The hematoxiline eosin staining is the gold standard for diagnosis of tumors arising in skin adnexa and IHC is considered supplementary. Some studies have emphasized the importance of immunohistochemistry in the diagnosis of mixed tumors [16]. To better characterize cell nature, differentiation, and protein expression of this tumor at this rare site, we performed an extended immunohistochemistry panel. Immunohistochemical analysis showed stromal staining for CD10, S-100, α-SMA and p63. The luminal cell layer of the epithelial component was positive for EMA, CK-7 and GCDFP-15 markers. These findings are consistent with the biphasic nature of this tumor. Similar findings have been reported in previous studies [17, 18].

Immunostaining with myoepithelial markers for S-100, p63, and CD10 is also of benefit for detection of reminiscent benign myoepithelial cells in cases of carcinoma ex pleomorphic adenoma [19].

An interesting feature of our case is that the tumor displays a wide range of differentiation and metaplastic changes in its epithelial, myoepithelial and stromal components. The spectrum of metaplastic changes included changes in the myoepithelial component documented as hyaline or plasmacytoid cells, spindling, and collagenous spherulosis. Stromal alterations included adipose metaplasia and calcification.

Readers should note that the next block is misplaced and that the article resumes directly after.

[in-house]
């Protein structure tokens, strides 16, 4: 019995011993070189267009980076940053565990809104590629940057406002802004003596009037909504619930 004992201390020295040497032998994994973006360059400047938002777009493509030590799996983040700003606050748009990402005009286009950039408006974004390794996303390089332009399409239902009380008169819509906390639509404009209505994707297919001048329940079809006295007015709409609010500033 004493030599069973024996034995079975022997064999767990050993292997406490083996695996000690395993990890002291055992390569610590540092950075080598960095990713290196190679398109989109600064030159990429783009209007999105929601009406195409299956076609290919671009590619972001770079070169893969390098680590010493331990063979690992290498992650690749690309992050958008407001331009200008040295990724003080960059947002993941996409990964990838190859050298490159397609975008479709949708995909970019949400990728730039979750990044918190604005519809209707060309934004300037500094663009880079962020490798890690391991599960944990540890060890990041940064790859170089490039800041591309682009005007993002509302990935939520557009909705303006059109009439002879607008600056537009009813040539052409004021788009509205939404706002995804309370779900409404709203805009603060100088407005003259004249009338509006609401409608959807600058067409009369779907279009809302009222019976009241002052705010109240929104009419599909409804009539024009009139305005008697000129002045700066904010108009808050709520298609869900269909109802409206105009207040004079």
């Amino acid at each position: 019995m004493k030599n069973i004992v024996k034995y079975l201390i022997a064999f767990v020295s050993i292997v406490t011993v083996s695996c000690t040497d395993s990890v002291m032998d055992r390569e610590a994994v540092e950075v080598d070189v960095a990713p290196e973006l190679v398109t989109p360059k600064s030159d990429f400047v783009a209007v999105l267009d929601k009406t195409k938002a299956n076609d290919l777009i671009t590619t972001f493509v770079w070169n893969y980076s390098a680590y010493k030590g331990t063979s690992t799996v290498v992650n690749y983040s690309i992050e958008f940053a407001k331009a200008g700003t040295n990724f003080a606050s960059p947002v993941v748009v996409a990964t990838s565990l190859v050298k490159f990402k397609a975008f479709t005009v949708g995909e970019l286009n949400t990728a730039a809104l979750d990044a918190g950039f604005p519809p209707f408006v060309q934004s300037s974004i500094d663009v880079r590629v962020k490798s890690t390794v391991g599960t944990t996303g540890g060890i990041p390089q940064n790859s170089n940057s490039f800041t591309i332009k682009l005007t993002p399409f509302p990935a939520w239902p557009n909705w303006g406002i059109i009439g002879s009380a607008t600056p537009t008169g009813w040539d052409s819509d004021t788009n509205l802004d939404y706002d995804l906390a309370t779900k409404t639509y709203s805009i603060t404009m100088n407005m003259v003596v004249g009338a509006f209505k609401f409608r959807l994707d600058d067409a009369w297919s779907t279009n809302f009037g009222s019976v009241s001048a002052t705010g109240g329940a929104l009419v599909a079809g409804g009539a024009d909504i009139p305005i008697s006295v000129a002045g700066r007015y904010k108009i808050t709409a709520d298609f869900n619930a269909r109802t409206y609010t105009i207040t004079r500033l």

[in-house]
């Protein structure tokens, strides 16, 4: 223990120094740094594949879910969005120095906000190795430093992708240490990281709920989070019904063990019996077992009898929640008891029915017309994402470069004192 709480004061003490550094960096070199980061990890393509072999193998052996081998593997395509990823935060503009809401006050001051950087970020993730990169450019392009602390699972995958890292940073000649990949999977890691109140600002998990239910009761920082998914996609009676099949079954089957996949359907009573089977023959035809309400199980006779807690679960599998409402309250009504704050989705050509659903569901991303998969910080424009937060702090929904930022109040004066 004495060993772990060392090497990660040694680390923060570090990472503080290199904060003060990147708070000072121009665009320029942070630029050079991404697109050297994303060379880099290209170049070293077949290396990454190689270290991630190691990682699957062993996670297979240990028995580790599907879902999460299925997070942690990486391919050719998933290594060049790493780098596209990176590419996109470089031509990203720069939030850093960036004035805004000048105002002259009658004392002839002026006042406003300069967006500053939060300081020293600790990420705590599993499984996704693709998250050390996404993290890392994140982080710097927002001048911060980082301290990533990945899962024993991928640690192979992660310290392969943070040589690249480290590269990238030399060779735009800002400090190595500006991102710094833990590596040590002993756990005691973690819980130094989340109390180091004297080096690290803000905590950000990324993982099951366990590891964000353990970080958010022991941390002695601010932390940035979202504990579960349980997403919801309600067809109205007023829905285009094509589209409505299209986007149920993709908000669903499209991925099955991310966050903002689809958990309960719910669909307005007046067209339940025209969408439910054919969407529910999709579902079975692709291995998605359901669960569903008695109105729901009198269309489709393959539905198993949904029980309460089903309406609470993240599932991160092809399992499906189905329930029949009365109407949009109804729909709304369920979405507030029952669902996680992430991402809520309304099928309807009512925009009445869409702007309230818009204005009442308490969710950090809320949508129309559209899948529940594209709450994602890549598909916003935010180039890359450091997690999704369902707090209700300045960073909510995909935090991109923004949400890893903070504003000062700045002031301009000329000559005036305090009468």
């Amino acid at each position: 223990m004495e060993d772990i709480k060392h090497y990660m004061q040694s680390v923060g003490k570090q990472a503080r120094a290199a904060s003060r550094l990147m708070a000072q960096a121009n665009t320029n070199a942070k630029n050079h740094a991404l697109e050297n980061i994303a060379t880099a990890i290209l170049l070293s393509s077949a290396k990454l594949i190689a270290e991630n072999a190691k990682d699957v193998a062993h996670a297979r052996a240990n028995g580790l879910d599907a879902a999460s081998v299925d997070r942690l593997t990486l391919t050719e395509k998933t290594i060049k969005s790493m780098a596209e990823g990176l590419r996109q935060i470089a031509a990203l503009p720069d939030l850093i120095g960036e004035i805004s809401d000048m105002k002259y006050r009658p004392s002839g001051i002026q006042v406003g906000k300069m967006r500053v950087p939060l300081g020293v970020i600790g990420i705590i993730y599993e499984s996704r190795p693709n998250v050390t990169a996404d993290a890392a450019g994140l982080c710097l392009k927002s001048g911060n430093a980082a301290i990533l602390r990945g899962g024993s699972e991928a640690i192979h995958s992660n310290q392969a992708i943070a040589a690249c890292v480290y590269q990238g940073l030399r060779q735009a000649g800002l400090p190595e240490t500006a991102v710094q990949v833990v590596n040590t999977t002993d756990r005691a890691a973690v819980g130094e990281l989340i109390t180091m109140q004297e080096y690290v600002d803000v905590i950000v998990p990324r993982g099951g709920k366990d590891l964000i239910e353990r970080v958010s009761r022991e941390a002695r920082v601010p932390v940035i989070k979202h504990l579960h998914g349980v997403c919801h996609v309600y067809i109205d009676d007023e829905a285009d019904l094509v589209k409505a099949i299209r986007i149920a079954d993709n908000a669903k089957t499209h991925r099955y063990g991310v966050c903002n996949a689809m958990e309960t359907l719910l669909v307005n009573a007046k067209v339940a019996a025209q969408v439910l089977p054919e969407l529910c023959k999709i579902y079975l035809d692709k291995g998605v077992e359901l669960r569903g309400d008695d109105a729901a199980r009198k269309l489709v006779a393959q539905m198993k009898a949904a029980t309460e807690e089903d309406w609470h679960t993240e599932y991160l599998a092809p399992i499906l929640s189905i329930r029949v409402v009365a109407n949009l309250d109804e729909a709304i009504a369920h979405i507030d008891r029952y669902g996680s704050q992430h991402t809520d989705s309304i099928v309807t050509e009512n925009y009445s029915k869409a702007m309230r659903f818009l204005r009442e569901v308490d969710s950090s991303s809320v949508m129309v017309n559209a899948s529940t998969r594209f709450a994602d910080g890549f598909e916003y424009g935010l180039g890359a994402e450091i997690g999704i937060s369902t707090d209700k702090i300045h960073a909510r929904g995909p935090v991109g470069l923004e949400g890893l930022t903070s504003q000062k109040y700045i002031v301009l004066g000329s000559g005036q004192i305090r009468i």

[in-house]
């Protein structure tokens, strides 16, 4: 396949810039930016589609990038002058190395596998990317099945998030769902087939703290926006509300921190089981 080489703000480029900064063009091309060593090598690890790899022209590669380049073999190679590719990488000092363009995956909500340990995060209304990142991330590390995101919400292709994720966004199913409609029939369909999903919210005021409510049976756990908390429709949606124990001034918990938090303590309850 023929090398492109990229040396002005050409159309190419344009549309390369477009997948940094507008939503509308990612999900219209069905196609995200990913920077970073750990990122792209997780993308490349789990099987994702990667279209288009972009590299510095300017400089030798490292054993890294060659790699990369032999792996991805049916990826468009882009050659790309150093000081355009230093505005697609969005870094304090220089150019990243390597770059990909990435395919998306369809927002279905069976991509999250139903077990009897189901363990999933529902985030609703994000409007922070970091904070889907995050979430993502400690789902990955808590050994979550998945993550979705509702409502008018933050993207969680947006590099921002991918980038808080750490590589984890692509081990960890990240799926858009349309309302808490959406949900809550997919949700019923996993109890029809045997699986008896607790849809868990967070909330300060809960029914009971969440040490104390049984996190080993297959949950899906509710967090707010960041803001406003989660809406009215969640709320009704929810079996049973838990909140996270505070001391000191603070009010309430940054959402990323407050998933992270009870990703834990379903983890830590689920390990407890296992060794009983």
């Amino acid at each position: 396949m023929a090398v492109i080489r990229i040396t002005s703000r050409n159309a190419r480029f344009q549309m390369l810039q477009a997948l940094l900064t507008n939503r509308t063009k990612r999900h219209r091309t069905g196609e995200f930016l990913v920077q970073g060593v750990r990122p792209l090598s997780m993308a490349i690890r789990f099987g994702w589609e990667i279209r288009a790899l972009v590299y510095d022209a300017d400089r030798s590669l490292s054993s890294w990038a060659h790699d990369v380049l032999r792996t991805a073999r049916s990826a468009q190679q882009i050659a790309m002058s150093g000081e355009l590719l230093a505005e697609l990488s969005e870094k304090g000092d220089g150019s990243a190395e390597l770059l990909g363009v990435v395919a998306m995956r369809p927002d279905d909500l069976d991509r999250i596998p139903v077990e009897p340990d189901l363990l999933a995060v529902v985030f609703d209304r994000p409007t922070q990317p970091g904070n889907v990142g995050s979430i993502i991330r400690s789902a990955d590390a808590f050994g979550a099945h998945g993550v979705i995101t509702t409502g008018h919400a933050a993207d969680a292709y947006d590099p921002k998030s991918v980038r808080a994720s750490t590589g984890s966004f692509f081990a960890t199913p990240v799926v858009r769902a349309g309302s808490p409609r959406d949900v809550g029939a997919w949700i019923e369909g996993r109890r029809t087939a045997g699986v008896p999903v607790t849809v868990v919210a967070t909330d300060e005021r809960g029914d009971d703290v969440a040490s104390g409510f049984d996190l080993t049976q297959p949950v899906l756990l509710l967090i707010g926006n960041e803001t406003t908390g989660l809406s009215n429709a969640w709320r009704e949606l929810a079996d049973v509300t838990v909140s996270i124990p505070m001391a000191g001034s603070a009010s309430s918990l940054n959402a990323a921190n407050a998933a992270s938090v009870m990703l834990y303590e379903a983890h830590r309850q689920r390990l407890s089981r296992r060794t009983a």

The histomorphological differential diagnosis includes eccrine and apocrine hidrocystomas, fibroadenoma, hidradenoma, mucinous adenocarcinoma, adenoid cystic carcinoma and rare soft tissue tumors like the myxoid chondrosarcoma. Differentiation from hidrocystomas was mostly based on clinical grounds as apocrine hidrocystomas most commonly appear as translucent papules or nodules. Other differentials are ruled out mostly on histomorphological basis. The tumor in this study presented hyaline cells which are usually absent in other types of adnexal tumors [16]. Cellular atypia and pleomorphism were absent in our tumor, a feature which differentiates it from malignant entities.